"Undermining my electoral viability since 2001."

Update from Londontown

First week in the UK has been good. I've been finding a good groove of productivity in my timezone-offset haven, and enjoying the quasi-domestic ease of staying with Rina; cooking and cleaning up and stuff. Rina/Josh deathwatch day three: all quiet on the Western (London) front.

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This Is What Modern Class Warfare Looks Like

Since I'm over in London, I pick up on local news, which has been full of fallout from various austerity programs designed to roll back pensions, housing subsidies, etc. Firefighters, Tube workers, and BBC journalists are all threatening strikes. There's also been a lot of coverage of the widespread strikes/shutdowns in France.

At the same time, executive pay is up 55%!

Incomes Data Services, who conducted the research, said bonuses paid to directors of FTSE 100 companies increased by 34%, while basic pay rose by 3.6%. The amount of money waiting to be disgorged from long-term incentive schemes soared by 73%, to a total of £259m, and share option gains leapt by 90%.

The FTSE 100 rose by less than a fifth over the same period.

Steve Tatton of IDS said the report suggested that companies returned to "business as usual" once the recession ended.

This is an economics article, so it's important to note that the phrase "once the recession ended" refers to the technical end to contracting GDP. As we've increasingly seen by most other measures, the real impact of the "Great Recession" is likely to persist. Incomes for normal people remain depressed (or are falling) and unemployment is high. It is a "jobless recovery," and cold comfort indeed to anyone feeling the pain right now.

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Good Tidings We Bring

Brilliant wedding goodness out on Staten Island last night. Snug Harbor is a historical site, formerly a home for "old decrepit sailors" (literally, that's what the stained glass says) and now a great place to get married. It fit quite well with the signature style of Rachel and Jeremy; nautical themes, painted ceilings, and then finally a gorgeously art-deco ballroom for dinner and dancing. Very Gotham.

I know I don't blog very much that's exciting any more. In the nine years I've been writing here, my life has become significantly more routine. While I still find my own existence endlessly fascinating -- nobody ever went broke betting on narcissism -- I'm well-aware that these chicken scratchings have a limited audience.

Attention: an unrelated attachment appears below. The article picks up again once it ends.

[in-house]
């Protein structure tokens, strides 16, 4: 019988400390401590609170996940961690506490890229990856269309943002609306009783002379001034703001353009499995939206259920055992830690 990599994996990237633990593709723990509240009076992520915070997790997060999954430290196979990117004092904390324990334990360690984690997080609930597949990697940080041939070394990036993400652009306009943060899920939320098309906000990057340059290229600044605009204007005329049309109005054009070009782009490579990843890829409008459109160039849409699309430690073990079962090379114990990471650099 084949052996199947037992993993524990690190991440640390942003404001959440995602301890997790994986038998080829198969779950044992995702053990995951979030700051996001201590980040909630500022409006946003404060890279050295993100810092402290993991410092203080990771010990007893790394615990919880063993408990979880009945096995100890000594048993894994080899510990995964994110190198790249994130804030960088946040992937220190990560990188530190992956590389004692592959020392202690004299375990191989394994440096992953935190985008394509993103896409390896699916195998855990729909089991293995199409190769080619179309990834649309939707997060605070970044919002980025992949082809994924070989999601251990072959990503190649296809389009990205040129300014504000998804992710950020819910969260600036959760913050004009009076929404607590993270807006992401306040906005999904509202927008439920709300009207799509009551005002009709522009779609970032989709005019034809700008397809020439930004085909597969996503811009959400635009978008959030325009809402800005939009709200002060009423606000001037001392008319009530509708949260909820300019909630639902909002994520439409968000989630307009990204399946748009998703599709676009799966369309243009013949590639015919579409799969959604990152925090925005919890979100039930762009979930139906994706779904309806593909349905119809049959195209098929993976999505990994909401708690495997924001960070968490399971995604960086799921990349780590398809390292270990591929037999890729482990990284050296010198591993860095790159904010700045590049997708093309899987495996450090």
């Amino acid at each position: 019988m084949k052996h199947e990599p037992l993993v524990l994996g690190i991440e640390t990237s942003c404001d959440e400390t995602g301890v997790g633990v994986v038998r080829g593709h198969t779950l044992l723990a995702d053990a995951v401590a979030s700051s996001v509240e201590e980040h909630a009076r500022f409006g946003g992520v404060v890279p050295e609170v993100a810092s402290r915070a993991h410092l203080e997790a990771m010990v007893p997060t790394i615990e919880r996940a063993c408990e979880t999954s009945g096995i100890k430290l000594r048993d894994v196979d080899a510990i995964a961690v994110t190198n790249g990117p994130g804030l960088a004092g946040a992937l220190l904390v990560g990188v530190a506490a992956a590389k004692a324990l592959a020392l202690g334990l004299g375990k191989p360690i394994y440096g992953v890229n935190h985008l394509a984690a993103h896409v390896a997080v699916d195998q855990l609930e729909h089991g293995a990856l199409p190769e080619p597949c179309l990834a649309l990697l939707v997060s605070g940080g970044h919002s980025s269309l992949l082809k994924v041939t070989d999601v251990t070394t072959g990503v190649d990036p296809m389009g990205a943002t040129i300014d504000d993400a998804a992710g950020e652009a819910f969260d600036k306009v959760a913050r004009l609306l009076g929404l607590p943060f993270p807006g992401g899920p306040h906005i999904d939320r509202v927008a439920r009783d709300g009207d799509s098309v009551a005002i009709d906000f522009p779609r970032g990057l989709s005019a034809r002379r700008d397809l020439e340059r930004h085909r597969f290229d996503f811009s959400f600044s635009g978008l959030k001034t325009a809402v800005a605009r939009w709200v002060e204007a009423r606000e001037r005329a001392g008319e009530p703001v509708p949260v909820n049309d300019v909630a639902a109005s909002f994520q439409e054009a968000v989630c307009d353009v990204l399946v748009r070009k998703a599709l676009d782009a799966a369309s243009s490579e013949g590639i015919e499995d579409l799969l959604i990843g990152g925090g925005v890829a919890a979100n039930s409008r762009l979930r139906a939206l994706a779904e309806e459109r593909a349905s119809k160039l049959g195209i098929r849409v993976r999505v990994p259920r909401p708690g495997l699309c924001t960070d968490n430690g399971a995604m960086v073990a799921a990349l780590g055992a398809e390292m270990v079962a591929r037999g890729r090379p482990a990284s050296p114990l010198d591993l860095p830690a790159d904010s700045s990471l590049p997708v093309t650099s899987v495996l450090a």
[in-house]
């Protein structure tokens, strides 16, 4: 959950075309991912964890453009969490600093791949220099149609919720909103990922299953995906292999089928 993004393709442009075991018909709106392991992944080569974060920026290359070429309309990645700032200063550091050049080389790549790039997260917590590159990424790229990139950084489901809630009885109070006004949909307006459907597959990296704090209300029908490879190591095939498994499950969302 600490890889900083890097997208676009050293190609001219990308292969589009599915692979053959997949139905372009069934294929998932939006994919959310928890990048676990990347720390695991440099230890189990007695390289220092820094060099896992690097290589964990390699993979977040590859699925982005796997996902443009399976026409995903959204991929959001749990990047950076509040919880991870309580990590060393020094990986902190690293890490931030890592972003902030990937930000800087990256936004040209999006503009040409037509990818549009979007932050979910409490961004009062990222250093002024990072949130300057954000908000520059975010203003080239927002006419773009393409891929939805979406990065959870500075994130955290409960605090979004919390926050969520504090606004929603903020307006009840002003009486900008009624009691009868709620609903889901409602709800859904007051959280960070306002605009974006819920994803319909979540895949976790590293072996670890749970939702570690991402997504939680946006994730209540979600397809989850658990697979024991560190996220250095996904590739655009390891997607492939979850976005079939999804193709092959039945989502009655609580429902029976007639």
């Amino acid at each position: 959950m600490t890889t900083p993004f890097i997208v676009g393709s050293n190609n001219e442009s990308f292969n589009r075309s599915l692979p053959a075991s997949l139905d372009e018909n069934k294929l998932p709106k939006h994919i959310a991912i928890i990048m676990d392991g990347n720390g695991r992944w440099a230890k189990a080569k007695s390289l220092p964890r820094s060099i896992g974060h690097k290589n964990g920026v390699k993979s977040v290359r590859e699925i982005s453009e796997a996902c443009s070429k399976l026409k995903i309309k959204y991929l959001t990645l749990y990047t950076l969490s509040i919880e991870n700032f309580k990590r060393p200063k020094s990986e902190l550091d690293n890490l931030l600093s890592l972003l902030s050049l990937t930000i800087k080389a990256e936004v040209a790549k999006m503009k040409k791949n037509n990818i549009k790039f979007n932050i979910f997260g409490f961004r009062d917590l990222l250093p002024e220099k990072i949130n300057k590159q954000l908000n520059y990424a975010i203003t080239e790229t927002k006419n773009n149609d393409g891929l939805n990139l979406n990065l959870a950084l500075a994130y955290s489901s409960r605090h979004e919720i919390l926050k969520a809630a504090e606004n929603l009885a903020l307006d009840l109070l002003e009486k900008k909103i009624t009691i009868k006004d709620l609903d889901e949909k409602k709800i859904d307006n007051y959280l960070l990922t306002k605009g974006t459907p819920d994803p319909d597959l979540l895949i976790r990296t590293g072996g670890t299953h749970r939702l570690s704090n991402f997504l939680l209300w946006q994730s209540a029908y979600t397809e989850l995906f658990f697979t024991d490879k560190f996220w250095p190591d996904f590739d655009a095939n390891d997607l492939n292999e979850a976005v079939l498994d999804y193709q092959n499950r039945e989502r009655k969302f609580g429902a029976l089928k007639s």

But to the extent that this informational outpost serves a purpose of spreading news and rumor, it's a special pleasure to track the progress of my friends in life.

These kids are great together. Good things in their future, and good to see all the folks coming back together to send them off.

Oh and also, Nick Capodice is married, and his wife is a producer for RadioLab! That gave me a little celebrity thrill/crush.

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In Which I Trash-Talk Steve Jobs a Little

So, it's clear that Apple is starting to feel the heat from Android:

Steve Jobs doesn't usually make a guest appearance on Apple's post-earnings conference calls with analysts, but this time he made an exception, attacking Google for marketing its operating system as 'open' versus Apple's 'closed' iOS.

Jobs' points here are, not to put too fine a point on it, pretty weak. While Android isn't a utopian greenfield of openness, they are actually Open Source, and haven't pulled any crap like trying to dictate development tools. Steve's objection that vendors like Motorolla put some of their own secret sauce on top and "the user's left to figure it out" is also bogus. My Droid and my friend's HTC Incredible have subtle differences, but it's the same UI set. Moreover, users don't flit between these things. It's not confusing for them because they only have one phone, dude.

While I'm sympathetic to Jobs' point about the virtues of an integrated platform (e.g. there are some Android apps that have issues with the touchscreen keyboard on my Droid), I think he drastically overestimates his ability to anticipate what people want. The downfall of Apple is generally their ego. When they are wrong, it hurts them a lot, and they're slow to recover. In a fast-moving world, the open approach has a lot of advantages so long as you can keep the quality up.

I for one look forward to the Apple iPhone vs Android battle of the mobile Operating Systems. It's going to produce a lot more/better innovation than Windows vs MacOS. Neither company is currently dominant, and both are smart and creative and innovative. Should be good to watch what happens.

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Politics Is The Art Of Controlling Your Environment; Participate!

Re-registered and voted in person at city hall this morning. It was easy and fun. I got to vote for legalized weed and Nancy Pelosi, and the people down at the Election Office were really nice too. Big win.